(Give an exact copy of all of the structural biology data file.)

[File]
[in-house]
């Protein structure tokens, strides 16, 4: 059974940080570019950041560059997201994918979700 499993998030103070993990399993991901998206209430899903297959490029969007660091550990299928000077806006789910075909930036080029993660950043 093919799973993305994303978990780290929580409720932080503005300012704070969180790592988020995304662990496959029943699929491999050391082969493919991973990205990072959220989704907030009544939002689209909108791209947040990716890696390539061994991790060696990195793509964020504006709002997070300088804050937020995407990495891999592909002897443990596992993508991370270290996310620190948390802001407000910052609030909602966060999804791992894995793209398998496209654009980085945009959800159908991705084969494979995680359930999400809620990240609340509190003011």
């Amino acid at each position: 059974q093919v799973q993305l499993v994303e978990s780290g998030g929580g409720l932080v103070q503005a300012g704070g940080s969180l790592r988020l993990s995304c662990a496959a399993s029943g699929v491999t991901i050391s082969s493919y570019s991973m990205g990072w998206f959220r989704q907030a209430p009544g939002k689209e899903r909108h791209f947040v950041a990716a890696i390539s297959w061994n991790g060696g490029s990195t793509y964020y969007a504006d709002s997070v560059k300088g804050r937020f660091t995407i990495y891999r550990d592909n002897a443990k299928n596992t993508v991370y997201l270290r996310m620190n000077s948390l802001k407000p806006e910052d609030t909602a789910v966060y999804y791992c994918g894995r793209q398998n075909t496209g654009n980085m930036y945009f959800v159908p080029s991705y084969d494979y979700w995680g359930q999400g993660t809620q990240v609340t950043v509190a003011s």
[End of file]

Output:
[in-house]
């Protein structure tokens, strides 16, 4: 059974940080570019950041560059997201994918979700 499993998030103070993990399993991901998206209430899903297959490029969007660091550990299928000077806006789910075909930036080029993660950043 093919799973993305994303978990780290929580409720932080503005300012704070969180790592988020995304662990496959029943699929491999050391082969493919991973990205990072959220989704907030009544939002689209909108791209947040990716890696390539061994991790060696990195793509964020504006709002997070300088804050937020995407990495891999592909002897443990596992993508991370270290996310620190948390802001407000910052609030909602966060999804791992894995793209398998496209654009980085945009959800159908991705084969494979995680359930999400809620990240609340509190003011």
């Amino acid at each position: 059974q093919v799973q993305l499993v994303e978990s780290g998030g929580g409720l932080v103070q503005a300012g704070g940080s969180l790592r988020l993990s995304c662990a496959a399993s029943g699929v491999t991901i050391s082969s493919y570019s991973m990205g990072w998206f959220r989704q907030a209430p009544g939002k689209e899903r909108h791209f947040v950041a990716a890696i390539s297959w061994n991790g060696g490029s990195t793509y964020y969007a504006d709002s997070v560059k300088g804050r937020f660091t995407i990495y891999r550990d592909n002897a443990k299928n596992t993508v991370y997201l270290r996310m620190n000077s948390l802001k407000p806006e910052d609030t909602a789910v966060y999804y791992c994918g894995r793209q398998n075909t496209g654009n980085m930036y945009f959800v159908p080029s991705y084969d494979y979700w995680g359930q999400g993660t809620q990240v609340t950043v509190a003011s």